Equity Uganda maintaining positive outlook despite dip in 2022 profitsEquity Uganda’s Anthony Kituuka is unfazed by 2022’s dip in profits
Regional lender Equity’s Ugandan unit remains upbeat about prospects for 2023, despite booking a 52pc dip in pre-tax profit for the trading year that ended December 31, 2022. Even after the setback, the lender’s fundamentals are on a solid trajectory, with key indicators maintaining double digit momentum.
Equity Uganda’s performance reflects the mixed fortunes of a year during which the industry saw strong underlying growth, but whose gains were dragged down by a need to close the book on assets turned toxic by the Covid-19 pandemic.
Even with pre-tax profit falling to UGX 56.4 billion against UGX 118.2 billion in 2021, the bank did not make an absolute loss, with officials arguing that the numbers only reflected the deep impacts of provisioning for bad debt. The attrition stemmed from three segments – hospitality, agriculture and education, where many enterprises failed to recover from the disruption caused by the Covid-19 pandemic.
Briefing media on the unit’s performance today, Equity Uganda Managing Director Anthony Kituuka said he expected “a significant bounce-back,” in 2023 because the fundamentals remain solid.
“The question should be is your engine running correctly? I think our engine is running correctly,” Kituuka said of the outlook for the year that ends in December 2023.
Customer deposits surged 21pc from UGX 2.285tn to UGX 2.755tn, total assets expanded 20pc to UGX 3.376tn, while the customer base grew 32pc to 1.8 million unique accounts. That increase was in tandem with a 39pc fan-out in the footprint of bank’s agents whose number increased from 5,572 at the start of the year, closing at 7,727 agents.
However, a more cautious posture to risk, saw growth in net lending slowdown to 6pc (UGX 1.632 trillion) compared to 24pc the previous year.
“Our overall performance demonstrates resilience in the face of economic contraction and other associated challenges experienced post Covid-19 pandemic. Our continued focus on operational efficiency and strategic growth initiatives have enables us to deliver positive results for our shareholders and I am fully confident that the foundation we set in 2022, will help us deliver on our strategic priorities and further strengthen our financial performance,” Kituuka said.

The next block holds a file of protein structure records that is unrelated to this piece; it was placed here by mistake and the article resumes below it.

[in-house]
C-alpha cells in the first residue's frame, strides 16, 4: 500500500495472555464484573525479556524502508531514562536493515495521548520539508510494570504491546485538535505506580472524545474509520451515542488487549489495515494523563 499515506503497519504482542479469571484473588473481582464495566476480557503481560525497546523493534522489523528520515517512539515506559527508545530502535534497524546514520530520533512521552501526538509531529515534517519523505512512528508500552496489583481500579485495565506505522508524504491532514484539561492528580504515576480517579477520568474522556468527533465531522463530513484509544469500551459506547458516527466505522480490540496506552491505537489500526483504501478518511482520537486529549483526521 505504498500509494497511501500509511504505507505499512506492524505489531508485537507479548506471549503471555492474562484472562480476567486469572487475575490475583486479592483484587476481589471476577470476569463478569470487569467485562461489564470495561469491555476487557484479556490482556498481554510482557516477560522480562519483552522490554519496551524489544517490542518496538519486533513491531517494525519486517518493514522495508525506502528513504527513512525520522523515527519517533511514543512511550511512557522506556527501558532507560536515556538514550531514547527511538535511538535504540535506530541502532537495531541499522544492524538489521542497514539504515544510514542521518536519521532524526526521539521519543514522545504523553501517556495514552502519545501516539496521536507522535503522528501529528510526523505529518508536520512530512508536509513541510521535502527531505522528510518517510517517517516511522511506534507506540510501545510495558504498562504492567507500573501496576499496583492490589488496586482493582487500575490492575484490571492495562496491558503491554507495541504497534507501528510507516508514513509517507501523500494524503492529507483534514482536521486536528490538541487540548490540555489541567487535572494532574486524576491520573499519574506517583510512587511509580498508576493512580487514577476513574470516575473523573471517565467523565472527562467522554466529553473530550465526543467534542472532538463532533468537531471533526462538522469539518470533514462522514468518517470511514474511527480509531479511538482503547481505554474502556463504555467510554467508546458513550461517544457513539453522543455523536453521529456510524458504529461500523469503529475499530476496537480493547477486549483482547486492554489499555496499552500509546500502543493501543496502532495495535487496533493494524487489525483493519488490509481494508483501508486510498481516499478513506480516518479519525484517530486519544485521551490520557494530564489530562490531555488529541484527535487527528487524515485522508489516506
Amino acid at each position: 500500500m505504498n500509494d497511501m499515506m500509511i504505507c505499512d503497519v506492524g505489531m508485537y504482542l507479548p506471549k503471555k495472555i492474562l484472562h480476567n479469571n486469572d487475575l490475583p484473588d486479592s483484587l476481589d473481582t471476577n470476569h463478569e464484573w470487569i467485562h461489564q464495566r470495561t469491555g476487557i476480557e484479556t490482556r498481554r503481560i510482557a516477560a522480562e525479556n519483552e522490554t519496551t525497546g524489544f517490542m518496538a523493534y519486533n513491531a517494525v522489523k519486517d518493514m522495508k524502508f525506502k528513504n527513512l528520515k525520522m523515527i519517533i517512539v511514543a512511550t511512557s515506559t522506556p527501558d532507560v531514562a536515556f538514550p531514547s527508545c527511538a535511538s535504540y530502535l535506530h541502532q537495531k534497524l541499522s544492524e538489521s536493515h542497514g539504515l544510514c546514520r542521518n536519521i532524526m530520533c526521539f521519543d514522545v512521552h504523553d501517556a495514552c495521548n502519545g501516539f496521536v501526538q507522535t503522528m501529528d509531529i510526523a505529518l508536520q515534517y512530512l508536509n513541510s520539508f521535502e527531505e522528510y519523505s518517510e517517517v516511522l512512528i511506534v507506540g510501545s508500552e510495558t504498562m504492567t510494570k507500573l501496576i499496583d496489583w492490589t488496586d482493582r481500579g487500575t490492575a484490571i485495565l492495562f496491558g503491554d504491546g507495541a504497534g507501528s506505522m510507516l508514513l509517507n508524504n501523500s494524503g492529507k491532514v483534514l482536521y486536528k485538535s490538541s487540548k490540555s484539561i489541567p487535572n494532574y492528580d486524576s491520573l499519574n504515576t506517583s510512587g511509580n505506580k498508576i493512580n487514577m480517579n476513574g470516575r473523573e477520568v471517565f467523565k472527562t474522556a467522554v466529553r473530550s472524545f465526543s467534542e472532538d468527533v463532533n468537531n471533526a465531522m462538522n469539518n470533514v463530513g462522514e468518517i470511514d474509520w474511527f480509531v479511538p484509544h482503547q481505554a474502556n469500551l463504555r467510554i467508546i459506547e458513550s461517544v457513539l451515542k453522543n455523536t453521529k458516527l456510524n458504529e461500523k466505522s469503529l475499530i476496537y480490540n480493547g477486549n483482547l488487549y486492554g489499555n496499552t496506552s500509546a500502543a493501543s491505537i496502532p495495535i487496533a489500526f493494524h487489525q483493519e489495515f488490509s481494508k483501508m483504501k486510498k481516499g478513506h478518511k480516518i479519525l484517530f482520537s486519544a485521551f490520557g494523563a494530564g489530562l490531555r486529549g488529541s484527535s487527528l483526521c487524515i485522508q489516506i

The bank that sees itself as an agent for social change, will continue to direct lending towards support to the agriculture, manufacturing and trade value chains among others. Lending to small-scale farmers reached UGX70.3bn during 2022. Lending through Eazzy Stock, a collateral free instant-loan digital product primarily aimed at distributors of manufactured output, peaked at UGX 10bn daily during 2022.
Kituuka further revealed that technology was driving scale, with 94pc of transactions now taking place outside the brick-and-mortar branches. Agency banking has become a key pillar of customer interface, with the lender’s 8,000 agents moving 5 million transactions and UGX 1.3 trillion in lending per quarter. He added that the continuing migration to digital banking signaled increasing customer confidence in that mode of delivery.
“The market has moved. If fraud had impacted trust, people would come back to the branches. Instead, we are seeing movement in the other direction because we have made the systems more secure and fraudsters are now only exploiting customer ignorance,” he said.